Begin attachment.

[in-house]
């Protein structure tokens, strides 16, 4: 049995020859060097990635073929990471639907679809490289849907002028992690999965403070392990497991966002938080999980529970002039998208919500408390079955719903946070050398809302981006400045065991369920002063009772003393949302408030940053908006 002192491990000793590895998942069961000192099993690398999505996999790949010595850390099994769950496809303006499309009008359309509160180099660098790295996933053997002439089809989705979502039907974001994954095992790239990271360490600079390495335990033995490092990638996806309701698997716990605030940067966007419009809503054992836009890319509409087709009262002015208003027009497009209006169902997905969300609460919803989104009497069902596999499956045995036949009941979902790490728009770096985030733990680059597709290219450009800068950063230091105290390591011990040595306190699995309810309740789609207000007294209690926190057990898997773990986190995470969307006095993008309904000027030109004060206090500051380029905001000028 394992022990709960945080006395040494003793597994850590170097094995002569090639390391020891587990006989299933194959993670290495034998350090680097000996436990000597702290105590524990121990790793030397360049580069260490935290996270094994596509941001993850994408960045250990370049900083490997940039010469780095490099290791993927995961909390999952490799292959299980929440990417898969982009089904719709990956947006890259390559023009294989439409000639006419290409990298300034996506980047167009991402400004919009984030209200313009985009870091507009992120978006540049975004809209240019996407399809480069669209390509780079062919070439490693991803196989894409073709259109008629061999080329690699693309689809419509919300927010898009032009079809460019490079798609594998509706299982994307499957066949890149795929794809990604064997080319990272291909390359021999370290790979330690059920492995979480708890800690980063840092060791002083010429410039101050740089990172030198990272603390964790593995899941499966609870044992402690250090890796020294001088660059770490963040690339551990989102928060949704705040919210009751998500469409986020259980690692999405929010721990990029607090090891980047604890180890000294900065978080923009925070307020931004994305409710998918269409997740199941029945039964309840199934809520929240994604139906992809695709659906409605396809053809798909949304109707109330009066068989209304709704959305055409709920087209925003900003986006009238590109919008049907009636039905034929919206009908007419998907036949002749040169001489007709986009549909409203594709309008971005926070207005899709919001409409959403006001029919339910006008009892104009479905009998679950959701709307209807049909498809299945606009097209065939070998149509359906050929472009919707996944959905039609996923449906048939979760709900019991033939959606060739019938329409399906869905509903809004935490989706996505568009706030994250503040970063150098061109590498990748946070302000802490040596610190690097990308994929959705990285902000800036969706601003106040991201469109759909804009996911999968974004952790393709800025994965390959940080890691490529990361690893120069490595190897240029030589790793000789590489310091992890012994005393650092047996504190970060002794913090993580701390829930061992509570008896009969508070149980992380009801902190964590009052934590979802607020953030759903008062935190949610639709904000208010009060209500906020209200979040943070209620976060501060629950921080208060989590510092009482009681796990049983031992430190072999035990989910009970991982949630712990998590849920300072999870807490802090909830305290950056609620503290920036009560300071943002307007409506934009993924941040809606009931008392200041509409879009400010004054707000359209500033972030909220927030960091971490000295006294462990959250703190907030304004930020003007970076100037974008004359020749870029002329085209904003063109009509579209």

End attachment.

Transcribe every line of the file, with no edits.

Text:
[in-house]
């Protein structure tokens, strides 16, 4: 049995020859060097990635073929990471639907679809490289849907002028992690999965403070392990497991966002938080999980529970002039998208919500408390079955719903946070050398809302981006400045065991369920002063009772003393949302408030940053908006 002192491990000793590895998942069961000192099993690398999505996999790949010595850390099994769950496809303006499309009008359309509160180099660098790295996933053997002439089809989705979502039907974001994954095992790239990271360490600079390495335990033995490092990638996806309701698997716990605030940067966007419009809503054992836009890319509409087709009262002015208003027009497009209006169902997905969300609460919803989104009497069902596999499956045995036949009941979902790490728009770096985030733990680059597709290219450009800068950063230091105290390591011990040595306190699995309810309740789609207000007294209690926190057990898997773990986190995470969307006095993008309904000027030109004060206090500051380029905001000028 394992022990709960945080006395040494003793597994850590170097094995002569090639390391020891587990006989299933194959993670290495034998350090680097000996436990000597702290105590524990121990790793030397360049580069260490935290996270094994596509941001993850994408960045250990370049900083490997940039010469780095490099290791993927995961909390999952490799292959299980929440990417898969982009089904719709990956947006890259390559023009294989439409000639006419290409990298300034996506980047167009991402400004919009984030209200313009985009870091507009992120978006540049975004809209240019996407399809480069669209390509780079062919070439490693991803196989894409073709259109008629061999080329690699693309689809419509919300927010898009032009079809460019490079798609594998509706299982994307499957066949890149795929794809990604064997080319990272291909390359021999370290790979330690059920492995979480708890800690980063840092060791002083010429410039101050740089990172030198990272603390964790593995899941499966609870044992402690250090890796020294001088660059770490963040690339551990989102928060949704705040919210009751998500469409986020259980690692999405929010721990990029607090090891980047604890180890000294900065978080923009925070307020931004994305409710998918269409997740199941029945039964309840199934809520929240994604139906992809695709659906409605396809053809798909949304109707109330009066068989209304709704959305055409709920087209925003900003986006009238590109919008049907009636039905034929919206009908007419998907036949002749040169001489007709986009549909409203594709309008971005926070207005899709919001409409959403006001029919339910006008009892104009479905009998679950959701709307209807049909498809299945606009097209065939070998149509359906050929472009919707996944959905039609996923449906048939979760709900019991033939959606060739019938329409399906869905509903809004935490989706996505568009706030994250503040970063150098061109590498990748946070302000802490040596610190690097990308994929959705990285902000800036969706601003106040991201469109759909804009996911999968974004952790393709800025994965390959940080890691490529990361690893120069490595190897240029030589790793000789590489310091992890012994005393650092047996504190970060002794913090993580701390829930061992509570008896009969508070149980992380009801902190964590009052934590979802607020953030759903008062935190949610639709904000208010009060209500906020209200979040943070209620976060501060629950921080208060989590510092009482009681796990049983031992430190072999035990989910009970991982949630712990998590849920300072999870807490802090909830305290950056609620503290920036009560300071943002307007409506934009993924941040809606009931008392200041509409879009400010004054707000359209500033972030909220927030960091971490000295006294462990959250703190907030304004930020003007970076100037974008004359020749870029002329085209904003063109009509579209």